The High Standard of Sustainability

Beacon set out to develop a set of benchmarks which would define a home that was sustainable and performs well. We’ve called it the High Standard of Sustainability. We started with national data on house performance, and added our learnings from the Waitakere NOW Home, Papakowhai Renovations and HomeSmart Renovations.

As our focus is on the homes of ordinary New Zealanders, we aimed for performance that is reasonably achievable for most people today. Homes can and will be designed which exceed these benchmarks. However, these benchmarks are for everyday New Zealanders and ordinary homes.

The High Standard of Sustainability sets benchmarks in five key performance areas:

  1. Energy
  2. Water
  3. Indoor environment quality
  4. Waste
  5. Materials

Underpinning the benchmarks are considerations of affordability and future flexibility.

** Where possible, the High Standard of Sustainability uses measurable benchmarks. However, where there is a lack of data or is not measurable, it uses checklists.

Whole of house performance

We believe that we need to focus on the whole of the house in order to really get a fundamental change in our homes. Why? Our houses are a web of interdependent features and building systems. We cannot fix one area only without compromises and under-performance in other aspects of the home. For example:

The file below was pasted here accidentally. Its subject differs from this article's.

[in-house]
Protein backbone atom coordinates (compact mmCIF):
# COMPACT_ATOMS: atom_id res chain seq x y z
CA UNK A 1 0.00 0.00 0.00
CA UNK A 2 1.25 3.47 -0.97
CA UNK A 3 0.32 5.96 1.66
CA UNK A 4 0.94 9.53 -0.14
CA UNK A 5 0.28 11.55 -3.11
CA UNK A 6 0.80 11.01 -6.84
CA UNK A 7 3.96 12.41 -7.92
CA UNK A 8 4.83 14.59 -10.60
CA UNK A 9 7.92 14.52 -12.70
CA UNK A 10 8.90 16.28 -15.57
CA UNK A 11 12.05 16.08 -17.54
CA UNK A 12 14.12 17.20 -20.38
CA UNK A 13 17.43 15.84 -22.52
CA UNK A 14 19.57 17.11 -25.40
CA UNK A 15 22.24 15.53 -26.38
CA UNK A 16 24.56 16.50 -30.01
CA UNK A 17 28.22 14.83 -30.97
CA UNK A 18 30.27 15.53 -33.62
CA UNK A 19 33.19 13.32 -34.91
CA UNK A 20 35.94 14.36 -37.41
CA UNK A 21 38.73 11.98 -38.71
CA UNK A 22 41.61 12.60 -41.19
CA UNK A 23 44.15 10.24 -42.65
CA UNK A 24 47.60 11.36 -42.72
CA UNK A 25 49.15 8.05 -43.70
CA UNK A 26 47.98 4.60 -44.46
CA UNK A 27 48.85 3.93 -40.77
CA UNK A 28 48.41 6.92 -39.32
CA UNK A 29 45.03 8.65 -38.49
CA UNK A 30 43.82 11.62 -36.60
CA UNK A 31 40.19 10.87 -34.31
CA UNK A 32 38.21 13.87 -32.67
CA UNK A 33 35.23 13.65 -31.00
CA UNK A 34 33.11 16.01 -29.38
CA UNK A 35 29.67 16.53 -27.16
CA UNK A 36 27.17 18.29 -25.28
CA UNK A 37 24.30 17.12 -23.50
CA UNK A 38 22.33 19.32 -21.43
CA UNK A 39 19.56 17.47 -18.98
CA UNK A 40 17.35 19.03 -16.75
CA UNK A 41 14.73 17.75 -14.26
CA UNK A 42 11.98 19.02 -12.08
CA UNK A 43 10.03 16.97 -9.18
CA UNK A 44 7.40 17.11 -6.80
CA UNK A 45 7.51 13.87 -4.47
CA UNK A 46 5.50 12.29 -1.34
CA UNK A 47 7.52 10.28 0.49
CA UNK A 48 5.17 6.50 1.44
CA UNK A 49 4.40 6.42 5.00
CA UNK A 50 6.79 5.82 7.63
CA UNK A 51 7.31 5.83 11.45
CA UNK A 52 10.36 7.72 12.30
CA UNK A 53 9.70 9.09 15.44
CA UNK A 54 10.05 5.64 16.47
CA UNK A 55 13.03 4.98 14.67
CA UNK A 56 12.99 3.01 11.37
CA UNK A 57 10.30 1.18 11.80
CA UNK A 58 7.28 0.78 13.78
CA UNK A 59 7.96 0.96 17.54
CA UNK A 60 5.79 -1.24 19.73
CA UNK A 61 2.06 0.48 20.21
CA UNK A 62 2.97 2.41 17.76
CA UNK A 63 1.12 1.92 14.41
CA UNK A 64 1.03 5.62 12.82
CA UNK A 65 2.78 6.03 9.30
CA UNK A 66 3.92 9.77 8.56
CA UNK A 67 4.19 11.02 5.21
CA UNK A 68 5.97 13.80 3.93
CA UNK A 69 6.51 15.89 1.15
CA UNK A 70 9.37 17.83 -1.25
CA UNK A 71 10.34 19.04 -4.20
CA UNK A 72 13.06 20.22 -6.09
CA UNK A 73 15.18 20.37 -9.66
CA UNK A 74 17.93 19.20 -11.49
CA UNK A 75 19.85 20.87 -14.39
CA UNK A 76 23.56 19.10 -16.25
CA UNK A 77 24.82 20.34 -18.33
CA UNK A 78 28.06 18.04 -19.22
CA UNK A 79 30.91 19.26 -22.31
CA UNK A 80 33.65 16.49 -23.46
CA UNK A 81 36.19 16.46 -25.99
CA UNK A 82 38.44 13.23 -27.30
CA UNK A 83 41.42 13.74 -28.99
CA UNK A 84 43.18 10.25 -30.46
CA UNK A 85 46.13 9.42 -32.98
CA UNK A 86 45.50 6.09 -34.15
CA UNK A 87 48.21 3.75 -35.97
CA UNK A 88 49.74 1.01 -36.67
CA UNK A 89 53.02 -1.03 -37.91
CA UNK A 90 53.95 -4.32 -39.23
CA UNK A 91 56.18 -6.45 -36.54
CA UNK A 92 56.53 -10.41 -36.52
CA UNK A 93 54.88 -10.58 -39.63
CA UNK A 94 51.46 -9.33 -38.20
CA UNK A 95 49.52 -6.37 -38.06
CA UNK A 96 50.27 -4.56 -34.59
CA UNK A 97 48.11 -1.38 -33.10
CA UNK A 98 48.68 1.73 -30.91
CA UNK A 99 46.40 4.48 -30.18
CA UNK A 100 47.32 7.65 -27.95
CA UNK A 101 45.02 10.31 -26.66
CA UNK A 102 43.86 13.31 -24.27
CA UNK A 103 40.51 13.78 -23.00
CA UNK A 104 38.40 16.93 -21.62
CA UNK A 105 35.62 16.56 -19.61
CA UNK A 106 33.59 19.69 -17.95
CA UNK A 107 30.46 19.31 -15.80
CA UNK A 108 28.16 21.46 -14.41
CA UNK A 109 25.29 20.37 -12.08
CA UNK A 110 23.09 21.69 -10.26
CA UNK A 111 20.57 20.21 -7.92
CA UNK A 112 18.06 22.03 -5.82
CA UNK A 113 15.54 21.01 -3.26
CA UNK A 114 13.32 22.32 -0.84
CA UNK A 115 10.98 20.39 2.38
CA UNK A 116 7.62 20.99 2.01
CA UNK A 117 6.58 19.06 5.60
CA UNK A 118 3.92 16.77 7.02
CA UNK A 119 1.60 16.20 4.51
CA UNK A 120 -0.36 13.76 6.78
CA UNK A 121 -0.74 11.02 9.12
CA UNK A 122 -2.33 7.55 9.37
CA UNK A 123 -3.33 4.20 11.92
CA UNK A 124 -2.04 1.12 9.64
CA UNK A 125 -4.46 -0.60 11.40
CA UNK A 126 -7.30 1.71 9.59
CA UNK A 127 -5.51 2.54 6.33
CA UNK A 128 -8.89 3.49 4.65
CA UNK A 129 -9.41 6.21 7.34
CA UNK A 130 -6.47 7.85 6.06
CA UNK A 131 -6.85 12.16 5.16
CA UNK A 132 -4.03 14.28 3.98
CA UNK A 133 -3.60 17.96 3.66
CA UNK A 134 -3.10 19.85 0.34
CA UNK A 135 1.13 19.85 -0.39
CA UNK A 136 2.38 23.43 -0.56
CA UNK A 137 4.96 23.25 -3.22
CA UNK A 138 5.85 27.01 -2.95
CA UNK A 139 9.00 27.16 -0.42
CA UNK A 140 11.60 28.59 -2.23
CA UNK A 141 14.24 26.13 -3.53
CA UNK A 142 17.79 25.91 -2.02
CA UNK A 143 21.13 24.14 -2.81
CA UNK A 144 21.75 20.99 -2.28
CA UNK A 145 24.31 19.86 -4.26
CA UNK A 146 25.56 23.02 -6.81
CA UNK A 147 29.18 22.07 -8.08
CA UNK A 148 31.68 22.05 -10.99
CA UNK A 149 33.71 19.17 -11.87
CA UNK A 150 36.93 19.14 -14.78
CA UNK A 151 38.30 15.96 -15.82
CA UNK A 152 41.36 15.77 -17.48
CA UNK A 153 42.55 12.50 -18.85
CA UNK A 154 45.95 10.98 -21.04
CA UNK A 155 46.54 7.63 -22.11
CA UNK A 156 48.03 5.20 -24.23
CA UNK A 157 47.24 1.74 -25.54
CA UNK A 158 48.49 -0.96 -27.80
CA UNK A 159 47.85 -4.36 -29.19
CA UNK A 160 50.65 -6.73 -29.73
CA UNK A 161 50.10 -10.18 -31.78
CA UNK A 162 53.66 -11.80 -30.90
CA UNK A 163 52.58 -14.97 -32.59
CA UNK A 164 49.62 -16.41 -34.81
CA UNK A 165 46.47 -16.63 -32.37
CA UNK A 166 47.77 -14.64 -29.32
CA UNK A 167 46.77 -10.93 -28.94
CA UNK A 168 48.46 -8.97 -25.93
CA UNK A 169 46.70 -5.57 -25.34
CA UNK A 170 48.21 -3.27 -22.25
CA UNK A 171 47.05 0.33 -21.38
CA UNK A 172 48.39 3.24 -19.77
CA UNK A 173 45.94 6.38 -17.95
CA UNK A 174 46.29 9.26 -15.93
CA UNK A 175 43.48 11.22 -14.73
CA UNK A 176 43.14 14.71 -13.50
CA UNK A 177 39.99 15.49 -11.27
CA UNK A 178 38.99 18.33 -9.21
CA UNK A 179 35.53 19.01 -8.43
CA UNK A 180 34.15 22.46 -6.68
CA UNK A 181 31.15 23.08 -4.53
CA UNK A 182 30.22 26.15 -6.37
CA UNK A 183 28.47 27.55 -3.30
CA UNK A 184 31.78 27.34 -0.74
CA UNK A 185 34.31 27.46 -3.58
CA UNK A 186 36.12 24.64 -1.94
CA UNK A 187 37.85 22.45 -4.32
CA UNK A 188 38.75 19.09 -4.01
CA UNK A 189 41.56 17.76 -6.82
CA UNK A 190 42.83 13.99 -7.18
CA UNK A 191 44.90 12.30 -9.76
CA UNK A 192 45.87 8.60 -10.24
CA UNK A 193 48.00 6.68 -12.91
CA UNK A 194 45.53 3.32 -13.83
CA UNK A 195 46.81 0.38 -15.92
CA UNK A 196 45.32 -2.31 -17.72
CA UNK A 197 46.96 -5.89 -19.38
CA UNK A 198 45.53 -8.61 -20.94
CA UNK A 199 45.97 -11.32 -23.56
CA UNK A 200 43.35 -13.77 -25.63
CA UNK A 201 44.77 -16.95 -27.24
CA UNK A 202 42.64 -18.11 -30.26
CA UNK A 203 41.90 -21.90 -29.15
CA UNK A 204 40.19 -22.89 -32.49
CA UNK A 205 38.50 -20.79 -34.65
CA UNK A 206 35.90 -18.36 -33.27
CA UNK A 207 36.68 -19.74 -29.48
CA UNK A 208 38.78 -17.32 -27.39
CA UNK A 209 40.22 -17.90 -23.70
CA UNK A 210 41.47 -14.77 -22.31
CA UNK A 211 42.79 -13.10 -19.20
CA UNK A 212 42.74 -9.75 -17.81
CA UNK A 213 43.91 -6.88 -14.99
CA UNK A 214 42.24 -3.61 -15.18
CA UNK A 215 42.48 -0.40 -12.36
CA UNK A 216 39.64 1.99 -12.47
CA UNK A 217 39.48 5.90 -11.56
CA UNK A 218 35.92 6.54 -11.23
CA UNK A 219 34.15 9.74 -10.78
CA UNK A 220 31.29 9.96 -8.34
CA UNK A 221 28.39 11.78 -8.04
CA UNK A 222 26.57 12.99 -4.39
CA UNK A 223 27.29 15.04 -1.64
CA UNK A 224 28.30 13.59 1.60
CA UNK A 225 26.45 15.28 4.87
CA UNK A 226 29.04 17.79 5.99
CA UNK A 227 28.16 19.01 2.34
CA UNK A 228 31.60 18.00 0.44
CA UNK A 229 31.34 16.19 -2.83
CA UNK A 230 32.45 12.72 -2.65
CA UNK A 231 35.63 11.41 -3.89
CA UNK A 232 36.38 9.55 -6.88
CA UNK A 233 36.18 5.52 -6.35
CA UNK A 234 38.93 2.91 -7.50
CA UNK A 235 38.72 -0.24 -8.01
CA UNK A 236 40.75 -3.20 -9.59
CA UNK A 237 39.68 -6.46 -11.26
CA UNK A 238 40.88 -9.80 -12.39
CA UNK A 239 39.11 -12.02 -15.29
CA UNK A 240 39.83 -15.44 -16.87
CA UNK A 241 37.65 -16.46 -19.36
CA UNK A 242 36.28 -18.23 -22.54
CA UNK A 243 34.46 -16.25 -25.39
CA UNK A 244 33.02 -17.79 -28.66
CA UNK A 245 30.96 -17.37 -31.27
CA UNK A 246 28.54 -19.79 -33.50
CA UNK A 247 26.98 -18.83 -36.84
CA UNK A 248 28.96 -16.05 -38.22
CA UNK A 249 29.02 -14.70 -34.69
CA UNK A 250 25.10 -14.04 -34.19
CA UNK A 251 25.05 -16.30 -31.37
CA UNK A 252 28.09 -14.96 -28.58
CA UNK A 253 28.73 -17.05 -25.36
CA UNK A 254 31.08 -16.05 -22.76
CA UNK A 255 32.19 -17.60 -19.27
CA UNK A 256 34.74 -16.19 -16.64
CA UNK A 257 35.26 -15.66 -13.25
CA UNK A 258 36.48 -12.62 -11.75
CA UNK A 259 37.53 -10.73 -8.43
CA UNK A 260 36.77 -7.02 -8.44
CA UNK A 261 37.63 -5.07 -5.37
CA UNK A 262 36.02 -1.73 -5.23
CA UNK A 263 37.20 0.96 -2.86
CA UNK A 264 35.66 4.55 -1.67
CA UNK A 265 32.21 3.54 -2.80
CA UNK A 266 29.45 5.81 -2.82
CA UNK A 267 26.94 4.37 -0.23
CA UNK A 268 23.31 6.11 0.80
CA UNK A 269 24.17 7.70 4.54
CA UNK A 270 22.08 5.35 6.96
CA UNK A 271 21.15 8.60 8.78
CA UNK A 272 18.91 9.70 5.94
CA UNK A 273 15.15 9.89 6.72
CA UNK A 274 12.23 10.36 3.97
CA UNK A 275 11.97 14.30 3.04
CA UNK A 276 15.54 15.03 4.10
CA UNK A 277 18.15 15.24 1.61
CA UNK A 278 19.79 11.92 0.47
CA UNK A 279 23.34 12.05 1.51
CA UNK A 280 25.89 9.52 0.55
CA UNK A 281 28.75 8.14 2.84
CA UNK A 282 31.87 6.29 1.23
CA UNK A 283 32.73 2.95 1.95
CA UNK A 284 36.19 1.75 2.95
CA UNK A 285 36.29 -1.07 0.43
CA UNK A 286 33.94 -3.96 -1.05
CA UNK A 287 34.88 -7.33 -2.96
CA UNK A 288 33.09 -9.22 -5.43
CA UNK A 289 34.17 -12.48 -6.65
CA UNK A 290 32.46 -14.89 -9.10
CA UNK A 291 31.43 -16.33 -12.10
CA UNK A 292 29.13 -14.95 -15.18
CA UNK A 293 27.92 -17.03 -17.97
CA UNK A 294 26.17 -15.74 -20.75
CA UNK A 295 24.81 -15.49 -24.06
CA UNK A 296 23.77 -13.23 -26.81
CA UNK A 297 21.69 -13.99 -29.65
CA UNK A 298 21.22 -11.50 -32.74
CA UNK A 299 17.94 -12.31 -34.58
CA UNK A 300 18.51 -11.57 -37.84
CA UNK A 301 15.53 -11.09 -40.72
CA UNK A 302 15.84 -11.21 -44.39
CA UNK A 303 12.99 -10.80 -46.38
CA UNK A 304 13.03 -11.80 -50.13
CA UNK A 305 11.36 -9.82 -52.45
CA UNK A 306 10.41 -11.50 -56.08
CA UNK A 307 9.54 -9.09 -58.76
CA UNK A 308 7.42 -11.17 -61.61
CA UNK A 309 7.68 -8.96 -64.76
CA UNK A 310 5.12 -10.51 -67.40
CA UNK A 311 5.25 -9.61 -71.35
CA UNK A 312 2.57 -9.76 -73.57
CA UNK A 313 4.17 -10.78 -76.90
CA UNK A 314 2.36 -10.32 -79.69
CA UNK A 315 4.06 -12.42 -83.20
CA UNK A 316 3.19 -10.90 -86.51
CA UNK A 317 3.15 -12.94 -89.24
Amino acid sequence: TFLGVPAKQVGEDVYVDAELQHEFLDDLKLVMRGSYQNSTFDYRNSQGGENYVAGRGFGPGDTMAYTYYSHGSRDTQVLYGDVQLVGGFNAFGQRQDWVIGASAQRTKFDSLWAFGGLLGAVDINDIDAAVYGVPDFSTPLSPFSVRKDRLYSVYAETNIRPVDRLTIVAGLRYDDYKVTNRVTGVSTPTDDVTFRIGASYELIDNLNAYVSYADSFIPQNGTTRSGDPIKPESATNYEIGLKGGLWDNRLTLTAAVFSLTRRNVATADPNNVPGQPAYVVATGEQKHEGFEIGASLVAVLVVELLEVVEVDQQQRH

• We could use less energy by under-heating the home, but this would mean unhealthy temperatures.
  • We could install heat pumps or pellet burners to heat a home, but without sealing draughts and insulating ceiling, walls and floor, this would be like driving a car with the heater on and the windows open.
  • We could install a wonderful super-energy-efficient product, but if it has toxic by-products, we’d compromise our indoor environment.
  • We could insulate and use energy efficient heating, appliances and lighting but if we still use a lot of hot water, overall energy use will still be high – approximately 30% of typical New Zealand household energy consumption is spent heating water.
  • And even if a home’s energy use was as efficient as possible, but we used a huge amount of reticulated water, we would have to consider the energy used to collect, purify, and transport that water to our door.